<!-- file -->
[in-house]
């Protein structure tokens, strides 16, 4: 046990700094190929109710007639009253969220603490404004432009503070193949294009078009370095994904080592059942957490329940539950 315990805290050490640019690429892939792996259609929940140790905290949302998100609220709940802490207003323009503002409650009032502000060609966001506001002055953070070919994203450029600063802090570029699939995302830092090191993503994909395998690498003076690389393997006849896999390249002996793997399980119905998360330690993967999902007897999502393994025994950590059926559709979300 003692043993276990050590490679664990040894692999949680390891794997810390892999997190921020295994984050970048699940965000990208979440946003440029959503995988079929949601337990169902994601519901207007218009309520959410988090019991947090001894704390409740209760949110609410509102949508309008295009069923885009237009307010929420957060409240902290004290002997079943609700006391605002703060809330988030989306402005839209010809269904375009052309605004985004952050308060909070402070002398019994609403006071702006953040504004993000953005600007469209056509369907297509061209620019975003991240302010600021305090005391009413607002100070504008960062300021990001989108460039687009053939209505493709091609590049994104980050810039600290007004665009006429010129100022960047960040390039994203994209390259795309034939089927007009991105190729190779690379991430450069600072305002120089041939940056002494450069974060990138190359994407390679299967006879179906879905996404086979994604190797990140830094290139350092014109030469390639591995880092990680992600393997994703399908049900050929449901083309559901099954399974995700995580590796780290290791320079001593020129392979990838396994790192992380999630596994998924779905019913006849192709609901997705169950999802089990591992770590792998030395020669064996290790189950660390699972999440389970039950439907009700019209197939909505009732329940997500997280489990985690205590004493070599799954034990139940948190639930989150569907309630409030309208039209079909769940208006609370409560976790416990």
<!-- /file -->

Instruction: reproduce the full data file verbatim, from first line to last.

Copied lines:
[in-house]
């Protein structure tokens, strides 16, 4: 046990700094190929109710007639009253969220603490404004432009503070193949294009078009370095994904080592059942957490329940539950 315990805290050490640019690429892939792996259609929940140790905290949302998100609220709940802490207003323009503002409650009032502000060609966001506001002055953070070919994203450029600063802090570029699939995302830092090191993503994909395998690498003076690389393997006849896999390249002996793997399980119905998360330690993967999902007897999502393994025994950590059926559709979300 003692043993276990050590490679664990040894692999949680390891794997810390892999997190921020295994984050970048699940965000990208979440946003440029959503995988079929949601337990169902994601519901207007218009309520959410988090019991947090001894704390409740209760949110609410509102949508309008295009069923885009237009307010929420957060409240902290004290002997079943609700006391605002703060809330988030989306402005839209010809269904375009052309605004985004952050308060909070402070002398019994609403006071702006953040504004993000953005600007469209056509369907297509061209620019975003991240302010600021305090005391009413607002100070504008960062300021990001989108460039687009053939209505493709091609590049994104980050810039600290007004665009006429010129100022960047960040390039994203994209390259795309034939089927007009991105190729190779690379991430450069600072305002120089041939940056002494450069974060990138190359994407390679299967006879179906879905996404086979994604190797990140830094290139350092014109030469390639591995880092990680992600393997994703399908049900050929449901083309559901099954399974995700995580590796780290290791320079001593020129392979990838396994790192992380999630596994998924779905019913006849192709609901997705169950999802089990591992770590792998030395020669064996290790189950660390699972999440389970039950439907009700019209197939909505009732329940997500997280489990985690205590004493070599799954034990139940948190639930989150569907309630409030309208039209079909769940208006609370409560976790416990």